Nominee for New Court Passed Over

Cambodia’s candidate for the International Criminal Court has failed in an election bid to serve as a judge on the international body responsible for trying those charged with war crimes and gen­ocide, furthering Cambodia’s reputation as a country with a weak judiciary, critics said.​​​

Cambodia nominated Heng Vong Bunchhat, 59, a senior adviser to the government and a former deputy minister of justice. However, Heng Vong Bunchhat failed to secure the necessary votes for a seat on the court.

“If [Heng Vong Bunchhat] was elected, it would have been a mockery of justice,” said Son Soubert, a member of the Con­stitutional Council. “It would be a mockery not because Heng Vong Bunchhat is not qualified, but because we have no credibility in the eyes of the international community.”

The 43 signatories to the Inter­national Criminal Court held 21 separate, secret votes last week in New York to elect 18 judges to serve on the court, according to a UN news release.

The winners included judges from France, Bolivia, Canada and Ghana.

Ten women were among the judges elected.

“The judges…are key to shaping the court and making it an independent, fair and effective institution to deal with crimes of the most grievous nature committed by individuals,” according to the UN statement.

Heng Vong Bunchhat could not be reached for comment on Sunday.

Since the court was seeking a balanced representation of judges and Cambodia was one of only six Asian countries to field candidates, observers had expected Heng Vong Bunchhat to be easily elected.

However, the signatories instead chose Asian judges from Korea, Samoa and Cyprus, leaving Cambodia out of the first international body to try war crimes, genocide and crimes against humanity.

Son Soubert was quick to say that Cambodia has yet to prove to the world that it is serious about reforming its troubled and much-criticized court system.

“[Heng Vong Bunchhat] and the other judges were up against the world’s best judges,” said Canadian Ambassador Stephanie Beck on Sunday. “I think it’s clear that the Cambodian legal and judicial system is still young, and it doesn’t have the experience as other countries.”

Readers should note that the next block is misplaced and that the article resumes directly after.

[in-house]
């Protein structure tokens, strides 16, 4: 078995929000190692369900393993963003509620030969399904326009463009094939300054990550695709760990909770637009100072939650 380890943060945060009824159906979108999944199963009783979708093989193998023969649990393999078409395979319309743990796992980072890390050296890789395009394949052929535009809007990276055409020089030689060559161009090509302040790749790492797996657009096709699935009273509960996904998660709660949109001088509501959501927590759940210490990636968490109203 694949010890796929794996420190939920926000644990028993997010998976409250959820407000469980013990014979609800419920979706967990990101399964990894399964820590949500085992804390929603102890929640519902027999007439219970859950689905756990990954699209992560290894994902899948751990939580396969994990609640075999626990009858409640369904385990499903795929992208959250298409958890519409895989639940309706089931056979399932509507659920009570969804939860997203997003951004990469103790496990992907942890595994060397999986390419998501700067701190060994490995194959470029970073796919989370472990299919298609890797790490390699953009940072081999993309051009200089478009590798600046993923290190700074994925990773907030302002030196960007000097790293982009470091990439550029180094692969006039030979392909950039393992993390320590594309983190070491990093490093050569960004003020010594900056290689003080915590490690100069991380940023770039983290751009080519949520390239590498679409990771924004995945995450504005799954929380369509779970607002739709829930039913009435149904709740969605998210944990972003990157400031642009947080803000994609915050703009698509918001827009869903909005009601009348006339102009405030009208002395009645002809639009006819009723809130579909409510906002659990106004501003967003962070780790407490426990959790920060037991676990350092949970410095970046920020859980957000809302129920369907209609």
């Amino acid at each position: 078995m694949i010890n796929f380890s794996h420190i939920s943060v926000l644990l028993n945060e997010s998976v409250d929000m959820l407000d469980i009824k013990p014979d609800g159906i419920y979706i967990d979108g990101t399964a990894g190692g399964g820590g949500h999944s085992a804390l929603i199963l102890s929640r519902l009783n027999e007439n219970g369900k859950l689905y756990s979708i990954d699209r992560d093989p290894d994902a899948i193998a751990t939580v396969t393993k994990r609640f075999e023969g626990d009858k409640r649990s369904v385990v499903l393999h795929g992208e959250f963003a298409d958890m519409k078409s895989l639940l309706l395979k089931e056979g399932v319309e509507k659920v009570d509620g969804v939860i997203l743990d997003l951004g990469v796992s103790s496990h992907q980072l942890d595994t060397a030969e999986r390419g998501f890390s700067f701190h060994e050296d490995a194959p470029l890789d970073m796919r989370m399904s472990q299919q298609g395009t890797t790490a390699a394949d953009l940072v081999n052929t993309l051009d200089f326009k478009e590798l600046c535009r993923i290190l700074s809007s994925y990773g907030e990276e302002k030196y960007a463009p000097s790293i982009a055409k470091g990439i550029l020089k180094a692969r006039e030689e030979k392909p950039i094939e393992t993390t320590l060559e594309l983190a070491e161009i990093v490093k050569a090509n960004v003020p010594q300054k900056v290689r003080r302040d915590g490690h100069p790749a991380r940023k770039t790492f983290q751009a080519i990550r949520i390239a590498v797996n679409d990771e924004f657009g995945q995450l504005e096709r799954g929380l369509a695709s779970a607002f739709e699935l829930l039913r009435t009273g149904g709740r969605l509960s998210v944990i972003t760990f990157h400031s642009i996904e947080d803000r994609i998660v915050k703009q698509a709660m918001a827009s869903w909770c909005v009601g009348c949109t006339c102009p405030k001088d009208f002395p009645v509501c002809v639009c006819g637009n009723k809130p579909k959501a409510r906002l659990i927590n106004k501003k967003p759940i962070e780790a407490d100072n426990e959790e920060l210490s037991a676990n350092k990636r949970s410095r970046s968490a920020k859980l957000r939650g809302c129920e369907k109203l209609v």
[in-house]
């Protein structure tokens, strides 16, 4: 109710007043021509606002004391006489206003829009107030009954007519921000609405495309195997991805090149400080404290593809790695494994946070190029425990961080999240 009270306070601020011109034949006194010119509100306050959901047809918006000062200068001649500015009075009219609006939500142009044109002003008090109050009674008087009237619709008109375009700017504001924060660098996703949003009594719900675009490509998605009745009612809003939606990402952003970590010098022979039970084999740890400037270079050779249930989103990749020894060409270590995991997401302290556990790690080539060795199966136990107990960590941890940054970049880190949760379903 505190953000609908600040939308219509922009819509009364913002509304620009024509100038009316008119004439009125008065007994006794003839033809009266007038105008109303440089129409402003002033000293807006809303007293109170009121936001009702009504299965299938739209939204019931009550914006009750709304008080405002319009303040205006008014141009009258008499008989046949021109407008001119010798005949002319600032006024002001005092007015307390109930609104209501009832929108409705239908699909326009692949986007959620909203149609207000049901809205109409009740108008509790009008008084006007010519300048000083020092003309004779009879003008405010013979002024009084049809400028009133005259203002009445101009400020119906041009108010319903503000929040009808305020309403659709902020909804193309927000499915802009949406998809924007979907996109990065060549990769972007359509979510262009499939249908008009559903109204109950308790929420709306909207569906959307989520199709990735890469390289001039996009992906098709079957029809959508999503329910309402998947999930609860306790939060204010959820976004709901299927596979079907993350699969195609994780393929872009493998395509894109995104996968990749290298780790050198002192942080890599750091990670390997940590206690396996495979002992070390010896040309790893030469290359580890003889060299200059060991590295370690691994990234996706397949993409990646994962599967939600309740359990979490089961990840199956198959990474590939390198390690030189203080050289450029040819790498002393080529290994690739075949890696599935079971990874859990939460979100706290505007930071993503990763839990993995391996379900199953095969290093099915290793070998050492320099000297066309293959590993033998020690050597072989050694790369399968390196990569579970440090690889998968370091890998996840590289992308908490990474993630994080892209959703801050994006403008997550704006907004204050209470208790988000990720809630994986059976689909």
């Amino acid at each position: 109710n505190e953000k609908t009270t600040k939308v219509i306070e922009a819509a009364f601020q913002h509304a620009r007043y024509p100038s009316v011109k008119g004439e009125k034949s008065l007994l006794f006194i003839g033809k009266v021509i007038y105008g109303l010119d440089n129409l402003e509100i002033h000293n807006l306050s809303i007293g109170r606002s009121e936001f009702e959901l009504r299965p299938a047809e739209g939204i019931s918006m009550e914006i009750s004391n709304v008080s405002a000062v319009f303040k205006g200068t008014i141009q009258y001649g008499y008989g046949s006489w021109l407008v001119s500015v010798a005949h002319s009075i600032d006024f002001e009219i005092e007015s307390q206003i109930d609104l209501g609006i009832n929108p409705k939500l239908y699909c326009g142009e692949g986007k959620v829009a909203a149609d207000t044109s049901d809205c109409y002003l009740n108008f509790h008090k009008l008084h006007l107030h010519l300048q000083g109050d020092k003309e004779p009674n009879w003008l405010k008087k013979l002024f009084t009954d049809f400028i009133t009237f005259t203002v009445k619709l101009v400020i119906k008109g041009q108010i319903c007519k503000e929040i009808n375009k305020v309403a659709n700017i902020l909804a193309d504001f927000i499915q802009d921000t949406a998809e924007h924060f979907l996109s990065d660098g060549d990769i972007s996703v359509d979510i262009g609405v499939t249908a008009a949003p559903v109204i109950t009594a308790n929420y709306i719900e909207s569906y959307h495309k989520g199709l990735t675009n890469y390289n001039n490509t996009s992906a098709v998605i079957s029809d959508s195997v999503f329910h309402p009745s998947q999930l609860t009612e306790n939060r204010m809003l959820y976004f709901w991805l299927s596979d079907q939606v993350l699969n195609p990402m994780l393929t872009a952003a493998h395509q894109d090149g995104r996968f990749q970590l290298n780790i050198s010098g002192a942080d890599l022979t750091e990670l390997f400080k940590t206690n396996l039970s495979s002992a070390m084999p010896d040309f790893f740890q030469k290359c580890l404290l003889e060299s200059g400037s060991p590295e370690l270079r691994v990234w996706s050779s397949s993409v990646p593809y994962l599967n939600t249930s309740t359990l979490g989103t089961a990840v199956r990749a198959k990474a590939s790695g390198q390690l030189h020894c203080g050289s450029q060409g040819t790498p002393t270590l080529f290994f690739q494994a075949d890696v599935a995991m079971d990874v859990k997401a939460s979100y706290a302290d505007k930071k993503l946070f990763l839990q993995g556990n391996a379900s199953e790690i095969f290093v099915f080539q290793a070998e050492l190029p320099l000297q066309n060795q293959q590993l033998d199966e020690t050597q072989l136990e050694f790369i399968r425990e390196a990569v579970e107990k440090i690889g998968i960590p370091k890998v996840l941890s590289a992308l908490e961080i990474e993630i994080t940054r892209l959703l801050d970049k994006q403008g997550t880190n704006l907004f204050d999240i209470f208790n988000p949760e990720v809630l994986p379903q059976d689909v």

But French Ambassador Andre-Jean Libourel said Cambodia’s current judicial system had little to do with Heng Vong Bunchhat not being elected to the court.

“Cambodia was one of the few Asian countries to support and sign the ICC—that in itself was a positive step,” Libourel said. “But because it is a small country, they did not get elected. I don’t think it is a sanction against Cambodia.”

Cambodia’s judiciary has suffered repeated criticism, and was struck another blow during January’s mid-year Consultative Group donor meeting.

According to a report by the UN human rights office submitted to the CG meeting, Cambodia failed to meet October deadlines on four reform benchmarks: A legal and judicial reform strategy, restructuring the Supreme Council of Magistracy, passing a law on the Statutes of Magistrates and bringing reported cases of corruption to justice.

The country’s top judicial branch, the Supreme Council of Magistracy, was condemned by the UN report for having “failed to fulfill its tasks, with corruption being the main problem as well as a lack of independence and politicization.”

Under this framework, it comes as no surprise that the Cambodian judge was not elected, Son Soubert said.

“I wish the reputation of my country was better, but Cambodia still has to prove that it is respectful of the law and serious about reform,” he said.

The following countries had judges elected to the International Criminal Court: Costa Rica, Bolivia, Ireland, Mail, the UK, Trinidad and Tabago, France, Germany, Canada, Finland, Ghana, Cyprus, South Africa, Italy, Samoa, Republic of Korea, Brazil and Latvia. The judges will be sworn in on March 11, according to the UN Web site.

 

 

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